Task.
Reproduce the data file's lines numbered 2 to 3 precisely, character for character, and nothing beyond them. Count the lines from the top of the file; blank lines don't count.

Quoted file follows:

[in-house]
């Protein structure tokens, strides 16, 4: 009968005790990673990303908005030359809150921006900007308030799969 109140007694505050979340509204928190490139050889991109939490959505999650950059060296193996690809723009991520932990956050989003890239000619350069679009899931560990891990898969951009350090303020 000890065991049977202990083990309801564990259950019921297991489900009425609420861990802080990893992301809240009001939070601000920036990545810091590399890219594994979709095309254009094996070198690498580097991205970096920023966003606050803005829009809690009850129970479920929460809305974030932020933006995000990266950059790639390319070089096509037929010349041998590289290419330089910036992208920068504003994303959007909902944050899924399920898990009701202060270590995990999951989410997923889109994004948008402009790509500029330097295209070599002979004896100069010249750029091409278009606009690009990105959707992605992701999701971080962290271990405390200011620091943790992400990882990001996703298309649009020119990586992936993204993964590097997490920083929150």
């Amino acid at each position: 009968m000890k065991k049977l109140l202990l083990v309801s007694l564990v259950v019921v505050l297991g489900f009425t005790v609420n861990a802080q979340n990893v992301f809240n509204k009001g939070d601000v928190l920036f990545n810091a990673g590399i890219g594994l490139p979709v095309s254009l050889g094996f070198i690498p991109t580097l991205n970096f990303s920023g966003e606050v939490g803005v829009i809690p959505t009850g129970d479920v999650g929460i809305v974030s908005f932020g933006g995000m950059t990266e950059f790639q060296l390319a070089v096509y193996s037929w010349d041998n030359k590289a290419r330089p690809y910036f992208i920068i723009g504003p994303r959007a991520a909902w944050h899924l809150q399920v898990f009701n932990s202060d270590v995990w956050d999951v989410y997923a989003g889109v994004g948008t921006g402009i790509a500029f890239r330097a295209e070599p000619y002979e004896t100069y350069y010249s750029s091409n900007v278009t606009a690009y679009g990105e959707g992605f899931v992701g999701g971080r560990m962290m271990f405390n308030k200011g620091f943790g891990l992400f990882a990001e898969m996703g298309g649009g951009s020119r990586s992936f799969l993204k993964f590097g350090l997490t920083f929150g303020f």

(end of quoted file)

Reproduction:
């Protein structure tokens, strides 16, 4: 009968005790990673990303908005030359809150921006900007308030799969 109140007694505050979340509204928190490139050889991109939490959505999650950059060296193996690809723009991520932990956050989003890239000619350069679009899931560990891990898969951009350090303020 000890065991049977202990083990309801564990259950019921297991489900009425609420861990802080990893992301809240009001939070601000920036990545810091590399890219594994979709095309254009094996070198690498580097991205970096920023966003606050803005829009809690009850129970479920929460809305974030932020933006995000990266950059790639390319070089096509037929010349041998590289290419330089910036992208920068504003994303959007909902944050899924399920898990009701202060270590995990999951989410997923889109994004948008402009790509500029330097295209070599002979004896100069010249750029091409278009606009690009990105959707992605992701999701971080962290271990405390200011620091943790992400990882990001996703298309649009020119990586992936993204993964590097997490920083929150």
């Amino acid at each position: 009968m000890k065991k049977l109140l202990l083990v309801s007694l564990v259950v019921v505050l297991g489900f009425t005790v609420n861990a802080q979340n990893v992301f809240n509204k009001g939070d601000v928190l920036f990545n810091a990673g590399i890219g594994l490139p979709v095309s254009l050889g094996f070198i690498p991109t580097l991205n970096f990303s920023g966003e606050v939490g803005v829009i809690p959505t009850g129970d479920v999650g929460i809305v974030s908005f932020g933006g995000m950059t990266e950059f790639q060296l390319a070089v096509y193996s037929w010349d041998n030359k590289a290419r330089p690809y910036f992208i920068i723009g504003p994303r959007a991520a909902w944050h899924l809150q399920v898990f009701n932990s202060d270590v995990w956050d999951v989410y997923a989003g889109v994004g948008t921006g402009i790509a500029f890239r330097a295209e070599p000619y002979e004896t100069y350069y010249s750029s091409n900007v278009t606009a690009y679009g990105e959707g992605f899931v992701g999701g971080r560990m962290m271990f405390n308030k200011g620091f943790g891990l992400f990882a990001e898969m996703g298309g649009g951009s020119r990586s992936f799969l993204k993964f590097g350090l997490t920083f929150g303020f």